An anthropologist's take on Uganda and the Great Lakes region...

Sunday, October 2, 2011

Museveni faces growing difficulties

It is now almost 5 months since President Yoweri Museveni’s was sworn in for his latest five-year term of office, which when complete, will extend his rule to 30 years. However, the ‘political barometer’ has registered a significant drop both in the president’s political fortunes since the February polls (which he won with 68% of the vote). The reason for this relates to the storm of problems that Museveni has faced over recent months, as he struggles to control a major economic crisis, against the backdrop of growing discontent within his own party (the National Resistance Movement, NRM), and an emboldened domestic opposition.

The biggest difficulties that Museveni faces at this time relate to the economy. Since late 2010, rising food and fuel prices, combined with extravagant government spending in the run-up to the February polls, have steadily pushed up inflation. Annual inflation reached 21.4% in August. In protest, several large commodity suppliers in Central Kampala (and other urban centres) temporarily suspended trading, in an action that appears to have had widespread popular support. The Ugandan shilling - along with with other East African currencies - has also been under huge press for much of 2011. Following several dips early in the year, on 26th August, the currency slumped to an all-time low against the greenback, at 2825:1. The Bank of Uganda (BoU) was eventually forced to intervene. This trend is primarily driven by falling exports. However, in June, it was exacerbated by an article published in the Financial Times of London, in which the normally highly diplomatic, and deeply loyal, BoU Governor Emmanuel Tumusiime-Mutebile openly criticized Museveni’s economic policies. In particular, the governor attacked the president’s earlier decision to purchase six Russian-made Sukhoi-Knaapo military jets using US$740 million of Uganda’s foreign currency reserves. According to Tumusiime-Mutebile the purchase, which was made without parliamentary approval, leaves the country dangerously exposed in the event of future global shocks.

Since the February elections, the president’s difficulties have been further compounded by growing dissent from within his parliamentary party. For several years now, a growing body of younger NRM MPs have become increasingly distrustful of Museveni and the party executive, and have sought both to pursue an independent legislative agenda, and to block the president on certain key votes. For example, it was a group of these ‘young turks’ – most of whom are in their 30s or early-40s, and are therefore 3 political generations removed from the ‘NRM historicals’ – who introduced the notorious Anti-homosexuality Bill in 2009, and who then kept the bill alive even after Museveni had issued an executive order against it. In addition, the same actors were also behind a parliamentary rebellion against the president’s Cultural Leaders’ Bill in December 2010. In the end, that challenge was seen off only after Museveni gave each of the rebel MPs a personal UgSh20 million grant to monitor National Agricultural Advisory Services (NAADS) projects in their constituencies (grants which have since been decried by the opposition as ‘bribes’).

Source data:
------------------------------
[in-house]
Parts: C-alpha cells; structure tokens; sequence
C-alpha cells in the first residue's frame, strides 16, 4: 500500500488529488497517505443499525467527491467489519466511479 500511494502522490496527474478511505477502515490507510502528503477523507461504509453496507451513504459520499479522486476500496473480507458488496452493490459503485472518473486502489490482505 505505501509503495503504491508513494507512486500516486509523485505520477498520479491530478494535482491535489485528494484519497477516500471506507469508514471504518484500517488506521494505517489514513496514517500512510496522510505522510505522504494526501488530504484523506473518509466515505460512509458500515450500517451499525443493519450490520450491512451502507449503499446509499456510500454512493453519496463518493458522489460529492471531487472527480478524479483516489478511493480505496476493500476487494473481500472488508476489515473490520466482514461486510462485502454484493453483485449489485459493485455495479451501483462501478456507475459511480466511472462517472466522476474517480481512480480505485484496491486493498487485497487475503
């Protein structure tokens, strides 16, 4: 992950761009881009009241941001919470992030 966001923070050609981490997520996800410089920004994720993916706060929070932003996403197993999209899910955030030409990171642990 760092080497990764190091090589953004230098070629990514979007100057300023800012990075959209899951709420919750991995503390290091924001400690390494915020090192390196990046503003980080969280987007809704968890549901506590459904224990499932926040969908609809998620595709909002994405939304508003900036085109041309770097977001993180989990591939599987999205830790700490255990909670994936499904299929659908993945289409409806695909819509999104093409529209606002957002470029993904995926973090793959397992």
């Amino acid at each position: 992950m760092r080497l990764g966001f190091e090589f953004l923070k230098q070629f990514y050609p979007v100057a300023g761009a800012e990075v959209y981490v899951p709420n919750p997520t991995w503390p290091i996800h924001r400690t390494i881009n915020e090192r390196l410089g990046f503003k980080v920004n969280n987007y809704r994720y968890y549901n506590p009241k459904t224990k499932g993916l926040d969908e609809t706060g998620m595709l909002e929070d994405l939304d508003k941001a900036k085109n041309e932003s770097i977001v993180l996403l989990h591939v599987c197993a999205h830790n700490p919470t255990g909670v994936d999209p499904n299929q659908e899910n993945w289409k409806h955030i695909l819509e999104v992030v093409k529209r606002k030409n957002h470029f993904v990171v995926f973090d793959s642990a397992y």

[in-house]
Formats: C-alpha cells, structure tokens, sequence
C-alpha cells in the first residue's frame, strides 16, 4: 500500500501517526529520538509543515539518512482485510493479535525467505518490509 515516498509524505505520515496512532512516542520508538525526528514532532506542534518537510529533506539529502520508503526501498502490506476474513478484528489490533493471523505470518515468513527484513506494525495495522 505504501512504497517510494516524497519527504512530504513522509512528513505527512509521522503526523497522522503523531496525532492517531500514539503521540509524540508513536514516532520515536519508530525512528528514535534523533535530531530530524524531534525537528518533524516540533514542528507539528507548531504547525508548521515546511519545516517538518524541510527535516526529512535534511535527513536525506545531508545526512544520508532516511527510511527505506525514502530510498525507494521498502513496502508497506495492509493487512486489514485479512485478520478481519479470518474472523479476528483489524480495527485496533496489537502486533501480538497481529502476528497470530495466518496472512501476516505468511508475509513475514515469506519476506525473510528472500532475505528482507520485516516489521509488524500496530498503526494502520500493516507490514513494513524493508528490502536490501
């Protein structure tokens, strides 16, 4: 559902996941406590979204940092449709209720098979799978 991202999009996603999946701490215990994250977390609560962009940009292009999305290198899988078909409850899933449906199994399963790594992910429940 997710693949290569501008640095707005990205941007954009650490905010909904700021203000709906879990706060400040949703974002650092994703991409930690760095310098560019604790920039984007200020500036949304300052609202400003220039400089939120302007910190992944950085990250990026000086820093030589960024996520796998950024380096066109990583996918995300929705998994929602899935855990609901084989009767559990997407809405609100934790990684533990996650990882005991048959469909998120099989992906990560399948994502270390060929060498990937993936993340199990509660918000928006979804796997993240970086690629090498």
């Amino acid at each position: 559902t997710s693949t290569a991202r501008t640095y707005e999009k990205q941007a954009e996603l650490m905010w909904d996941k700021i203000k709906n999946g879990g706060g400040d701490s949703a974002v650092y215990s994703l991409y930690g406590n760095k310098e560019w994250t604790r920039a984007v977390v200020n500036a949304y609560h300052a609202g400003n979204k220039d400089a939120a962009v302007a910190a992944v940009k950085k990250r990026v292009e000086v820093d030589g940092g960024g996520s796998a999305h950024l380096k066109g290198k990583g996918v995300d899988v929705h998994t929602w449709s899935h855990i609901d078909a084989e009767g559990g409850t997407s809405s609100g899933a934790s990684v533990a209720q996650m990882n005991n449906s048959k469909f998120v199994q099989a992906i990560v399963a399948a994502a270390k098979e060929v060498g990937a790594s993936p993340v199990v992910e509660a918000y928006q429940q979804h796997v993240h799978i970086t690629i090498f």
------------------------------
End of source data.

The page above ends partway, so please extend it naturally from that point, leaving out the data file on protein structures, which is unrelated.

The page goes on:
However, during the current sitting of parliament, the ‘young turks’ have become even more emboldened still, not least given that their number grew at the February general election. In other words, that election saw a record number of younger NRM MPs being elected to parliament, many of whom feel no particular loyalty towards the president, nor have any direct ties to him. Thus, the beginning of this 9th parliament has already seen rebel MPs:
  • Rejecting four of Museveni’s proposed ministerial appointments, on the grounds that the candidates had either ‘questionable morals’, or inadequate academic qualifications. 
  • Building a consensus against the president’s draft Anti-Bail legislation (which if passed, would remove the right to bail for certain crimes, including that of ‘economic sabotage’ – a charge that Museveni has previously leveled against his main political challenger, leader of the opposition, Kizza Besigye).
  • Voting down Museveni’s favoured candidate for the chairpersonship of the influential Uganda Women’s Parliamentary Association, UWOPA (in the end an opposition MP, Betty Amongi, was elected to the position).
  • Coming out against the president’s plan to revive the sale of part of Mabira Forest outside Kampala to the Sugar Corporation of Uganda (the sale would raise an estimated UgSh 11.5 billion. However, such is the strength of public opinion against the sale, that a previous attempt to do so in 2007, resulted in rioting across the capital).